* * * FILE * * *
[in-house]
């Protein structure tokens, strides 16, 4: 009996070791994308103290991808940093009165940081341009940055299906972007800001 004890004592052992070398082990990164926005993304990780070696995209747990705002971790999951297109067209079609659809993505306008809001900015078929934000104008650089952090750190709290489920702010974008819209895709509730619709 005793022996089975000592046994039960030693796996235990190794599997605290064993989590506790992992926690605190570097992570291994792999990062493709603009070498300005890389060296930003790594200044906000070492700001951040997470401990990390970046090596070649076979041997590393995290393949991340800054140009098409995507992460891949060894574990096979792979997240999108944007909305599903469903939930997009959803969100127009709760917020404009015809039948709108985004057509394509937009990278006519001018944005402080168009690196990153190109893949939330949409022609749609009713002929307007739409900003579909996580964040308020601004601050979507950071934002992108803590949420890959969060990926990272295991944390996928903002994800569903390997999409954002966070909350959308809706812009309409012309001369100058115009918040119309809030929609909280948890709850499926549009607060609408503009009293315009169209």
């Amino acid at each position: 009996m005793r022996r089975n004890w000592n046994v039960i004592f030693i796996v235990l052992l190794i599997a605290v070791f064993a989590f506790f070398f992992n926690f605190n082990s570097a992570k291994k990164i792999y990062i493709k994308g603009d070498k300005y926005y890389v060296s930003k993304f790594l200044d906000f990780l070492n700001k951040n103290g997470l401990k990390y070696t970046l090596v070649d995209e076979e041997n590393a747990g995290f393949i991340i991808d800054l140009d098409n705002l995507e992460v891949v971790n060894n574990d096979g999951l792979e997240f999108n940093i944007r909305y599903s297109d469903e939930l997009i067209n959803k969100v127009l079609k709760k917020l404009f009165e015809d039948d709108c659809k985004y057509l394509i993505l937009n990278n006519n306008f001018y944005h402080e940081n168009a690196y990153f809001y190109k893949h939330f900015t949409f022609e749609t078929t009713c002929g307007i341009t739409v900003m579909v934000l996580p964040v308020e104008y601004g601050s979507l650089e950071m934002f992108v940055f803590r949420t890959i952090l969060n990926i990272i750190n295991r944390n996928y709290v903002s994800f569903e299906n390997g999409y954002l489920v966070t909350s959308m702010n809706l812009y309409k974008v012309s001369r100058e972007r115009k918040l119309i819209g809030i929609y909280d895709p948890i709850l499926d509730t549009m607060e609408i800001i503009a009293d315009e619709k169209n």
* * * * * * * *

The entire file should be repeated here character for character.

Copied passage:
[in-house]
């Protein structure tokens, strides 16, 4: 009996070791994308103290991808940093009165940081341009940055299906972007800001 004890004592052992070398082990990164926005993304990780070696995209747990705002971790999951297109067209079609659809993505306008809001900015078929934000104008650089952090750190709290489920702010974008819209895709509730619709 005793022996089975000592046994039960030693796996235990190794599997605290064993989590506790992992926690605190570097992570291994792999990062493709603009070498300005890389060296930003790594200044906000070492700001951040997470401990990390970046090596070649076979041997590393995290393949991340800054140009098409995507992460891949060894574990096979792979997240999108944007909305599903469903939930997009959803969100127009709760917020404009015809039948709108985004057509394509937009990278006519001018944005402080168009690196990153190109893949939330949409022609749609009713002929307007739409900003579909996580964040308020601004601050979507950071934002992108803590949420890959969060990926990272295991944390996928903002994800569903390997999409954002966070909350959308809706812009309409012309001369100058115009918040119309809030929609909280948890709850499926549009607060609408503009009293315009169209």
């Amino acid at each position: 009996m005793r022996r089975n004890w000592n046994v039960i004592f030693i796996v235990l052992l190794i599997a605290v070791f064993a989590f506790f070398f992992n926690f605190n082990s570097a992570k291994k990164i792999y990062i493709k994308g603009d070498k300005y926005y890389v060296s930003k993304f790594l200044d906000f990780l070492n700001k951040n103290g997470l401990k990390y070696t970046l090596v070649d995209e076979e041997n590393a747990g995290f393949i991340i991808d800054l140009d098409n705002l995507e992460v891949v971790n060894n574990d096979g999951l792979e997240f999108n940093i944007r909305y599903s297109d469903e939930l997009i067209n959803k969100v127009l079609k709760k917020l404009f009165e015809d039948d709108c659809k985004y057509l394509i993505l937009n990278n006519n306008f001018y944005h402080e940081n168009a690196y990153f809001y190109k893949h939330f900015t949409f022609e749609t078929t009713c002929g307007i341009t739409v900003m579909v934000l996580p964040v308020e104008y601004g601050s979507l650089e950071m934002f992108v940055f803590r949420t890959i952090l969060n990926i990272i750190n295991r944390n996928y709290v903002s994800f569903e299906n390997g999409y954002l489920v966070t909350s959308m702010n809706l812009y309409k974008v012309s001369r100058e972007r115009k918040l119309i819209g809030i929609y909280d895709p948890i709850l499926d509730t549009m607060e609408i800001i503009a009293d315009e619709k169209n």